Reviews | Palestinian refugees deserve to return home. Jews should understand.


In addition to telling Palestinians that they cannot return home because they have been gone for too long, Jewish leaders argue that return is impractical. But this too is deeply ironic because, as refugee rights advocate, Lubnah Shomali, highlighted“If a state is an expert at receiving masses and masses of people and settling them in a very small area, it is Israel. At the height of the Soviet exodus in the early 1990s, Israel hosted approximately 500,000 immigrants. If millions of Jews from the Diaspora began to settle in Israel tomorrow, Jewish leaders would not say that welcoming them was logistically impossible. They would help Israel do what it has done before: build large amounts of housing quickly.

When most Jews imagine the return of Palestinian refugees, they probably don’t envision it looking like Israel’s absorption of Soviet Jews. More likely, they predict that the Palestinians are evicting the Jews from their homes. But the tragic reality is that few Jews live in old Palestinian homes, as it is believed that only one a few thousand remains intact. Mrs. Shomali estimates that more than 70 percent of the Palestinian villages destroyed in 1948 remain vacant. And Palestinian activists and academics considering return generally argue that a large-scale deportation is neither necessary nor desirable. Asked in 2000 about Jews living in former Palestinian homes, renowned Palestinian literary critic Edward Said said he was “opposed to the idea of ​​people leaving their homes” and that “a humane and moderate solution should to be found where the claims of the present and the claims of the past are dealt with.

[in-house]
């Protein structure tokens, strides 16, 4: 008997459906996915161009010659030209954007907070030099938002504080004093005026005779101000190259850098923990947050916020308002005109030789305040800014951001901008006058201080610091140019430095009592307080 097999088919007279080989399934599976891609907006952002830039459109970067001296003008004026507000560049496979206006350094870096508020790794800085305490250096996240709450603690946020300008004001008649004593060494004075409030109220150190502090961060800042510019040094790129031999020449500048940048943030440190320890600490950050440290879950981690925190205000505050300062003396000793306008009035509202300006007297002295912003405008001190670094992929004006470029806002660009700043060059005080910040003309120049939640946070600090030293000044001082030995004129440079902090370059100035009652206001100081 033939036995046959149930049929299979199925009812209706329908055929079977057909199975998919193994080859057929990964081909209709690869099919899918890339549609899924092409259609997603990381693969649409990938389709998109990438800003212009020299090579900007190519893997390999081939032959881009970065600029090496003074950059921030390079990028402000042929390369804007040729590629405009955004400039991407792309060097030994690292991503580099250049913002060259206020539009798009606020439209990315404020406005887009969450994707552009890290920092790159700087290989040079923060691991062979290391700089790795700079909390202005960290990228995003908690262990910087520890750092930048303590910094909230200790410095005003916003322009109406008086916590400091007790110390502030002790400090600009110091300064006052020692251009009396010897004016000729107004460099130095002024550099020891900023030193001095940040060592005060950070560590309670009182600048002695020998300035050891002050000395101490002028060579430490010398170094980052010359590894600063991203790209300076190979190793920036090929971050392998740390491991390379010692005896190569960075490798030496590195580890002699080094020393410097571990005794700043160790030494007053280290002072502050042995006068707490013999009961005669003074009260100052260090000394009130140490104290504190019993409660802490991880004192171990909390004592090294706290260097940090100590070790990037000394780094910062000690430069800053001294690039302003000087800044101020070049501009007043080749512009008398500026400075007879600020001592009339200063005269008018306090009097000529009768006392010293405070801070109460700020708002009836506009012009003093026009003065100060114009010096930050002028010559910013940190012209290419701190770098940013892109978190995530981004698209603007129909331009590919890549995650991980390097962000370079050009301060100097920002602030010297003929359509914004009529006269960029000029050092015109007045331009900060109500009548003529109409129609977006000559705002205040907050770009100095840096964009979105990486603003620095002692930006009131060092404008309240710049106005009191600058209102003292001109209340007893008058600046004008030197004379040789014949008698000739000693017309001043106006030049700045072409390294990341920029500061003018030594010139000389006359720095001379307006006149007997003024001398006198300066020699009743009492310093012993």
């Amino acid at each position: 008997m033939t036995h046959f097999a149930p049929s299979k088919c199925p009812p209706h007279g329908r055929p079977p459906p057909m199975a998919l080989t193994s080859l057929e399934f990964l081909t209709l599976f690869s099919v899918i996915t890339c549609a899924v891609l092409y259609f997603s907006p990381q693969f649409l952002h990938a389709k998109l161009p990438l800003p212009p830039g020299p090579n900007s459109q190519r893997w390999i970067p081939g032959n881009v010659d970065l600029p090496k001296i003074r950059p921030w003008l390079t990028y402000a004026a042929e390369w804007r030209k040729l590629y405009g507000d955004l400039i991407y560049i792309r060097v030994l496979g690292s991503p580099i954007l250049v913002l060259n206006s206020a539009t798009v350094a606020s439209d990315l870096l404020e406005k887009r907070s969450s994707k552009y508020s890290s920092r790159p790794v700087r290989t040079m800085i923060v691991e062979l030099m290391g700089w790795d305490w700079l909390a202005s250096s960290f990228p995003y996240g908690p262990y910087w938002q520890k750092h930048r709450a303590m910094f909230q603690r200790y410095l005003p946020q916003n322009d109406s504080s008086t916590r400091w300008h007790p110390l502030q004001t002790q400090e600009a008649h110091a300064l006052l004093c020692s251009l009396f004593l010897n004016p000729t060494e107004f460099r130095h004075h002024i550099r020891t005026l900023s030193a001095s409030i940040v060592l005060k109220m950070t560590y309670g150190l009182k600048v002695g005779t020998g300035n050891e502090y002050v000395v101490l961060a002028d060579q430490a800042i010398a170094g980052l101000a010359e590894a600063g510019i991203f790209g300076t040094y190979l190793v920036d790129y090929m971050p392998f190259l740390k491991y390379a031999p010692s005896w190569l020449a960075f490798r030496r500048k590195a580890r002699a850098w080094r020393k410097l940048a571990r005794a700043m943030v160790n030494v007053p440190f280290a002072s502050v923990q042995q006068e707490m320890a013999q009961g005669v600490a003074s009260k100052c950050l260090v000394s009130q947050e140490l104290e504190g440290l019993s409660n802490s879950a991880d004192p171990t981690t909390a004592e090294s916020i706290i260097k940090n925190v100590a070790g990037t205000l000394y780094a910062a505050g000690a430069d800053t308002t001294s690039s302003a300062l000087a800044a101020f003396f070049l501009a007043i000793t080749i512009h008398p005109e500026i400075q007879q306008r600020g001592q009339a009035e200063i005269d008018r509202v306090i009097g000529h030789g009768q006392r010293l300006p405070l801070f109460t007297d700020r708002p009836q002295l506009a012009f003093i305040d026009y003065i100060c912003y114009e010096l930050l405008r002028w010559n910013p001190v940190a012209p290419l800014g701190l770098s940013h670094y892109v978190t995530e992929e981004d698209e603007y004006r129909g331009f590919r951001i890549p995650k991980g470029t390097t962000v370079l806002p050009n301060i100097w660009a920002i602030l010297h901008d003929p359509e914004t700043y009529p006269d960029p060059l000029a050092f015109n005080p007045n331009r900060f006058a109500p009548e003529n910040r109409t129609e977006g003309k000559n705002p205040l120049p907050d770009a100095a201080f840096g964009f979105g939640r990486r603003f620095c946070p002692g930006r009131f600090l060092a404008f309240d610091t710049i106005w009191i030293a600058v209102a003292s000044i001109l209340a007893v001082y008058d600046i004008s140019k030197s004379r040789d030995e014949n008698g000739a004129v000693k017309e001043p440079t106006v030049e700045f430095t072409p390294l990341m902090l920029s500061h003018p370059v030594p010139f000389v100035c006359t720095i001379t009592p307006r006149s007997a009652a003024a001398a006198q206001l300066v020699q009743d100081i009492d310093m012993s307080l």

None of this means that the return of refugees would be straightforward or unchallenged. The efforts of historical justice seldom are. But there’s a reason writer Ta-Nehisi Coates is ending his famous repair essay for segregation and slavery with the subprime mortgage crisis that forced many black Americans into foreclosure in the first decade of the 21st century. The crimes of the past, when left untreated, do not stay in the past. This is also the lesson of the expulsions that inflamed Israel-Palestine. More than seven decades ago, the Palestinians were expelled to create a Jewish state. Now they are being expelled to make Jerusalem a Jewish city. By refusing to confront the 1948 Nakba, the Israeli government and its American Jewish allies ensure the continuity of the Nakba.

Perhaps American Jewish leaders fear that the crimes committed when Israel was born would make Jews vulnerable. Once the Nakba taboo is lifted, Palestinians will feel emboldened to seek revenge. But more often than not, facing the past honestly has the opposite effect.

After George Bisharat, a Palestinian-American law professor, wrote about the house in Jerusalem his grandfather had built and stolen, a former Israeli soldier who had lived there contacted him unexpectedly. “I’m sorry, I was blind. What we did was wrong, but I was part of it and I can’t deny it, “said the former soldier when they met, then added,” I owe your family three months rent. Mr. Bisharat later wrote that it was inspired to match the humanity of the Israelis.

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